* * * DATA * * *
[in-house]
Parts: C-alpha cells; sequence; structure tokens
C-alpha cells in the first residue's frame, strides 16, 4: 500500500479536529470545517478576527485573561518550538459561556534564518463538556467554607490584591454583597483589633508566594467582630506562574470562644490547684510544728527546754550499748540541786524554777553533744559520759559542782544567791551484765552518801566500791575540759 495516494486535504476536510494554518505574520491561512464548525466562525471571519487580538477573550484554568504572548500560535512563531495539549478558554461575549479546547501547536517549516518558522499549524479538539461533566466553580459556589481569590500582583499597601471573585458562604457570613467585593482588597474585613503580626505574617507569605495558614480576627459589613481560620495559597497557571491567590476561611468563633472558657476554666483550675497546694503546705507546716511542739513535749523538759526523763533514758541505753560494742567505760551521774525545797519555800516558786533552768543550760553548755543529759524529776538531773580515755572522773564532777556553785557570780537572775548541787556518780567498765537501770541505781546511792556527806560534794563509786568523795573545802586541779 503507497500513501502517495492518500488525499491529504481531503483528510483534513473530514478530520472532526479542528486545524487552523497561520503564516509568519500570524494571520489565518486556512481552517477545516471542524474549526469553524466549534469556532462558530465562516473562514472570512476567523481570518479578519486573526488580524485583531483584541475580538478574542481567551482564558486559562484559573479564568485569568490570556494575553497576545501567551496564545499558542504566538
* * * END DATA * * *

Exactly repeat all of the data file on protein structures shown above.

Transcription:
[in-house]
Parts: C-alpha cells; sequence; structure tokens
C-alpha cells in the first residue's frame, strides 16, 4: 500500500479536529470545517478576527485573561518550538459561556534564518463538556467554607490584591454583597483589633508566594467582630506562574470562644490547684510544728527546754550499748540541786524554777553533744559520759559542782544567791551484765552518801566500791575540759 495516494486535504476536510494554518505574520491561512464548525466562525471571519487580538477573550484554568504572548500560535512563531495539549478558554461575549479546547501547536517549516518558522499549524479538539461533566466553580459556589481569590500582583499597601471573585458562604457570613467585593482588597474585613503580626505574617507569605495558614480576627459589613481560620495559597497557571491567590476561611468563633472558657476554666483550675497546694503546705507546716511542739513535749523538759526523763533514758541505753560494742567505760551521774525545797519555800516558786533552768543550760553548755543529759524529776538531773580515755572522773564532777556553785557570780537572775548541787556518780567498765537501770541505781546511792556527806560534794563509786568523795573545802586541779 503507497500513501502517495492518500488525499491529504481531503483528510483534513473530514478530520472532526479542528486545524487552523497561520503564516509568519500570524494571520489565518486556512481552517477545516471542524474549526469553524466549534469556532462558530465562516473562514472570512476567523481570518479578519486573526488580524485583531483584541475580538478574542481567551482564558486559562484559573479564568485569568490570556494575553497576545501567551496564545499558542504566538